Wherever two or more writers come together, they inevitably trade book tour horror stories. The worst (or best, depending on your attitude) story I’ve heard was told by Nancy Pearl. She’s the model for the librarian action figure, you may have seen. Has a TV show in Seattle where she interviews writers. She told me about a Canadian writer named Ian McSomethingoranother (this would be a better anecdote if I could remember his name). Anyway, no one showed up for Ian’s reading, which is okay when you’re not in your own hometown. Better than one or two coming because then you have to go through the motions while shoppers look at you with pity in their eyes. 

But the bookstore owner wouldn’t let Ian leave. She hustled around the store, begging customers to listen to the reading and finally one old guy who looked like he’d come into the store to get warm agreed to sit on the first row. 

Ian started the reading. His audience leaned forward, fell out of his chair and died. Repercussions were about what you would expect.

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Don’t do it.

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The need has come to explain myself to someone. First: I hear voices in running water. This communion-with-nature deal started out as mystic and romantic charm, like being on the edge of a great secret. I’d be hiking along the willow flats or aspen groves next to your typical Wyoming bubbling stream: Moss-covered stones, Lonicera waving in the sun, air that tastes of lemon on the back of the throat- and a murmur would float over the water’s surface. It sounded as if several young people were singing a message, or an underwater anthem. As I stood motionless, the voices grew louder and sounded like a psalm or a chant- Gregorian.., if the creek was wide enough.

Enraptured as hell by the whole experience, I would sit at the water’s edge for hours, knowing that if I was calm enough, and pure enough, the words would come together and some message of great importance would be revealed.

That was four years ago, when I was still married.

Then came the winter Julie boxed up her vitamins, the cook-book collection and two drawers full of Danskins, and moved across town. Less than two weeks passed before my shower distinctly said, “What dire offense from amorous causes springs,” I didn’t know at the time, but that’s the first line of a poem called ‘The Rape of the Lock” by a man named Alexander Pope. (Rape is the recurring theme in much of my plumbing’s poetry.)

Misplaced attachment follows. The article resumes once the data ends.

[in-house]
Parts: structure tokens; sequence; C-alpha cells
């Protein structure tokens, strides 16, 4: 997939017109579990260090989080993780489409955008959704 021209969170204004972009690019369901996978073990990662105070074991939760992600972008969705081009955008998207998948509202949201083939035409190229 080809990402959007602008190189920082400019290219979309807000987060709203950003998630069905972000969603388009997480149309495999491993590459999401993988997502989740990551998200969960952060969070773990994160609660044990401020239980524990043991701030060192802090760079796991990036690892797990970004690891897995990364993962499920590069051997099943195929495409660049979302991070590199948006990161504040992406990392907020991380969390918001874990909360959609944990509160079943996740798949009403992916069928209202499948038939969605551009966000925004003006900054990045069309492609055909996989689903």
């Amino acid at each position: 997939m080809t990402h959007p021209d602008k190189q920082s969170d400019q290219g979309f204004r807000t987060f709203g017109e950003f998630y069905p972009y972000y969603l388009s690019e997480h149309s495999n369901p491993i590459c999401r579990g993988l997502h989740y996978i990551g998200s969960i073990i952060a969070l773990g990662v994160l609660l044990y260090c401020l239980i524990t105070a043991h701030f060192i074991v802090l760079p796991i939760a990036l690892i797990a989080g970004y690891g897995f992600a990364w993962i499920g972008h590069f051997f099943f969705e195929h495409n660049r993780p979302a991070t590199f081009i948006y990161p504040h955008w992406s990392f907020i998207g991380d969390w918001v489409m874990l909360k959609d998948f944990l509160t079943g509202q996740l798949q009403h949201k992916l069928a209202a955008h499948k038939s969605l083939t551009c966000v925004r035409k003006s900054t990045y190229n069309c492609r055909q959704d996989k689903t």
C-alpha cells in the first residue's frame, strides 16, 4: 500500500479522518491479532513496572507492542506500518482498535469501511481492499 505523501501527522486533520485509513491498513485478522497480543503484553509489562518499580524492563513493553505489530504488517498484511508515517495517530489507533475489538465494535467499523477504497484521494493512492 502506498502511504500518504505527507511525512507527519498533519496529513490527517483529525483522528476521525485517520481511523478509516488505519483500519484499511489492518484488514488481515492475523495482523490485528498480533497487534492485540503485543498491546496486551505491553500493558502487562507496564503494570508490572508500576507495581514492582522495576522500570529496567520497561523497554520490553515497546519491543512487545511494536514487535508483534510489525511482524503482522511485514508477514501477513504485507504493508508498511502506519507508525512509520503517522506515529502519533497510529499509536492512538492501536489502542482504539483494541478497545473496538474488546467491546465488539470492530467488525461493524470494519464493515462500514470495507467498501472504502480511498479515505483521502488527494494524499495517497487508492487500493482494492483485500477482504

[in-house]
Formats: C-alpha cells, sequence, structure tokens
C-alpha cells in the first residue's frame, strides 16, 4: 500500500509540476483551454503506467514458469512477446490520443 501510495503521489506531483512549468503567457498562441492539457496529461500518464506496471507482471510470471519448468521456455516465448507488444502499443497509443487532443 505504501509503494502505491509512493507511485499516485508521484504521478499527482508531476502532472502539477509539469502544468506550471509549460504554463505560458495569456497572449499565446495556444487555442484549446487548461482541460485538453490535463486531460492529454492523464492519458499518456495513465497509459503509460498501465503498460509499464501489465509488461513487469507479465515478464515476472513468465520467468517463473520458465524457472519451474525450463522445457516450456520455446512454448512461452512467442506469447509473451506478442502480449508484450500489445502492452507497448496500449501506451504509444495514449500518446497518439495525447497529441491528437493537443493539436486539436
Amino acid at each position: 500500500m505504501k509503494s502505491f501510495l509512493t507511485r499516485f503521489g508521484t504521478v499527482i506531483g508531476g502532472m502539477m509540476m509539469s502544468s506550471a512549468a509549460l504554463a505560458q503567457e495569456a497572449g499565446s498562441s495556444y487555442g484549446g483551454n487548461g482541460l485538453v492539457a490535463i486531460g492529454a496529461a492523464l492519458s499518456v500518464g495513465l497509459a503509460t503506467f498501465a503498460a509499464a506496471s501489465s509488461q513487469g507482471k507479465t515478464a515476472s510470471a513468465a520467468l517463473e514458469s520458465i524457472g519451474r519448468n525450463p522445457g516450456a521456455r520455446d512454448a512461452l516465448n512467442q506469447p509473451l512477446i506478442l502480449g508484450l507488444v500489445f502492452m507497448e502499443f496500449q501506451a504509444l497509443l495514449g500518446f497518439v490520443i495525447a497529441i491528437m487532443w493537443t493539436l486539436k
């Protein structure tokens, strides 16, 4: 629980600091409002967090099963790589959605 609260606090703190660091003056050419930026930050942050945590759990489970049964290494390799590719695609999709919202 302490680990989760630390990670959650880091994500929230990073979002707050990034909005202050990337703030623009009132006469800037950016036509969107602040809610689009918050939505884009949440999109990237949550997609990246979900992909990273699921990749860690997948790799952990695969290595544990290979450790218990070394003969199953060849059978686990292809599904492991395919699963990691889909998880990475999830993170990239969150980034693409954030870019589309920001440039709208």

The morning after my shower first spoke, the flushing toilet said, “Eat fish today.”

Of course, I didn’t eat fish that day. People who let auditory hallucinations boss them around wind up driving wooden stakes through the hearts of random strangers. Or tying up their mother and splitting her in half lengthwise with a chain saw. A lawn sprinkler in Cheyenne once gave me that suggestion.

At times I shout rude comebacks at the voices- “Fuck you too, buddy.” – or I stick fingers in the water while they’re speaking. Nothing fazes the jerks. They laugh and trill and go merrily about the business of driving me further from reality.

To read more Sex and Sunsets by Tim Sandlin, visit Amazon.com

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Jackson Hole has the youngest old-timers of any valley in the West. Anyone over 22 who has been here at least three years considers himself qualified to tell a newcomer, “It’s nice enough now, but you should have been here before people like you came and ruined it.” After the subject of billionaires displacing millionaires and wrecking paradise, an old-timers’ second favorite subject is how much worse the weather used to be. To hear them talk, each winter was colder and the snow deeper all the way back to 1911. Before that, exaggerations set in and memories can’t be trusted.

Roger Ramsey was telling me the coldest winter he ever lived through was 1978-79, when it hit 64 below zero on New Year’s Eve and spit bounced. Tires squared, key holes jammed solid, anti-freeze froze, the electricity went out, and several hundred people piled together in a heap in the lobby of the Wort Hotel.

“I’ve been in sixty below temperature and 60 below wind chill,” Roger said, “and trust me, sixty below temperature is colder. Wind chill doesn’t mean squat unless you’re outside naked.”

What I remember about 1979 was the 155 degree difference between New Year’s and the Fourth of July. People who live in states where weather is not the central element of life can’t relate to a 155 degree jump.